And then there are the stories. They spring from every corner of life, and in Mohawk culture there seems to be a lesson in everything. Even Mohawk names are indicative of the people they represent.

Here’s how it works: In Mohawk culture, the eldest woman on the mother’s side names all of the babies. In Dave’s family, that responsibility belonged to his great grandmother.

Dave’s Mohawk name is Kanietakeron, which means patches of snow. On the day Dave was born, his great-grandmother looked out of the window and saw patches of snow on the ground that were left over from a winter thaw. Kanietakeron was a name that fit.

Dave’s older brother’s Mohawk name is Tehonatake, which means two towns. When he was born, the family moved from Akwesasne to Onchiota. They were traveling back and forth a lot, so in a sense, he lived in two towns. Tehonatake’s name represents the first years of his life.

Dave’s younger brother’s Mohawk name is Kanetiio, a name that means beautiful pines. He was born at the Adirondack Medical Center in Saranac Lake and named after the pines that line the shores of Lake Colby across the street.

Dave explained that women have a prominent role in Mohawk society. They are the only ones who can nominate a chief, who is a man. Since the women always put the men into power, they can also take that power away if the man does something that negatively affects his family or his nation.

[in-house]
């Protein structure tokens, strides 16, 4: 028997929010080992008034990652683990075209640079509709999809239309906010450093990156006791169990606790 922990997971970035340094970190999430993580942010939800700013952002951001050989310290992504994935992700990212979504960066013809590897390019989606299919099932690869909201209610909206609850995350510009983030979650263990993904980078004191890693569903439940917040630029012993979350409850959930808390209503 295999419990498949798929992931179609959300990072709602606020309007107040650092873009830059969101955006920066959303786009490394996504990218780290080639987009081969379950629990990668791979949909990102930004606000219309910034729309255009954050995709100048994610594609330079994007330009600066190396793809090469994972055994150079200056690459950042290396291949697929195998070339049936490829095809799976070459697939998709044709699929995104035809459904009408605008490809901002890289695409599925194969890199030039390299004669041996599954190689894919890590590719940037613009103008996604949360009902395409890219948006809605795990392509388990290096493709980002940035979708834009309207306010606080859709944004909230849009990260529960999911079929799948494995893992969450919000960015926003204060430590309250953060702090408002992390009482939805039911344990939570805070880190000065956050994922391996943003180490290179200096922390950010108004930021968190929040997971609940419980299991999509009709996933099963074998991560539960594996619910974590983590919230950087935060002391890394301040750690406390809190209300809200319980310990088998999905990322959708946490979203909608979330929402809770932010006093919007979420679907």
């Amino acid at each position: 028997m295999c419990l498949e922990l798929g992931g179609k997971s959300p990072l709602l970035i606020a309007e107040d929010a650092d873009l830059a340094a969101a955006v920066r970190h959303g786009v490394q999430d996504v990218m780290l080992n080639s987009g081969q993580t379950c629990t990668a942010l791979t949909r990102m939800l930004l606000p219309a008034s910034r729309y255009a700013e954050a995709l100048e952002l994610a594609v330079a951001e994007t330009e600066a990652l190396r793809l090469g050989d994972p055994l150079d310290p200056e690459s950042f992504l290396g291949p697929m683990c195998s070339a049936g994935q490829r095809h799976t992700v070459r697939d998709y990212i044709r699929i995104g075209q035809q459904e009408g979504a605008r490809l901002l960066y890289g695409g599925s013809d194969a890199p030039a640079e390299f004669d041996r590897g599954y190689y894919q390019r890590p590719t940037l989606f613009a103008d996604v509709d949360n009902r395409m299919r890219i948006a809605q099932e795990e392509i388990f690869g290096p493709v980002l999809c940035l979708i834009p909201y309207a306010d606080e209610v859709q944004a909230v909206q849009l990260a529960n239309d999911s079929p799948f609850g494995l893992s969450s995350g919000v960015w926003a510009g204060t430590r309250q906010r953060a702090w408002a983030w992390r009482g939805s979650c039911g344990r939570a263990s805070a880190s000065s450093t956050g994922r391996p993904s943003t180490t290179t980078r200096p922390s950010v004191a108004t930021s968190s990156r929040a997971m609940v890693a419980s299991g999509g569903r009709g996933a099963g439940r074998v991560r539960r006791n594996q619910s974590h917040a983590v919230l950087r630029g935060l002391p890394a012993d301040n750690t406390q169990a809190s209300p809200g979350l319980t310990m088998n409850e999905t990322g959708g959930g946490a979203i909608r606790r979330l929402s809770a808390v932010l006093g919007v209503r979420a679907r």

“In Mohawk culture, women have always had a voice,” Fadden said. “Women didn’t have a voice here until 1924. Our people were so free. Individual freedom, even now we’re not free in society. Our people were absolutely free, and that’s what the European settlers were seeking. We were here, and we had an influence. Once you have that acknowledgment and respect you can begin to work together and get along. We want to be more than a footnote in history books.”

Fadden helps run the Six Nations Indian Museum in Onchiota. It was founded by Ray, Christine and John Fadden in the summer of 1954.

The museum contains more than 3,000 artifacts from the Six Nations of the Iroquois Confederacy: Mohawk, Oneida, Onondaga, Cayuga, Seneca and Tuscarora. There is also an art gallery on site that includes some of Dave’s paintings. His work is also on display in the National Museum of the American Indian in Washington D.C. and New York City.

The Six Nations Indian Museum is open July and August, from 10 a.m. to 5 p.m. Tuesday through Sunday. It is also open by appointment to groups in June and September.

For more information, call 518-891-2299 or visit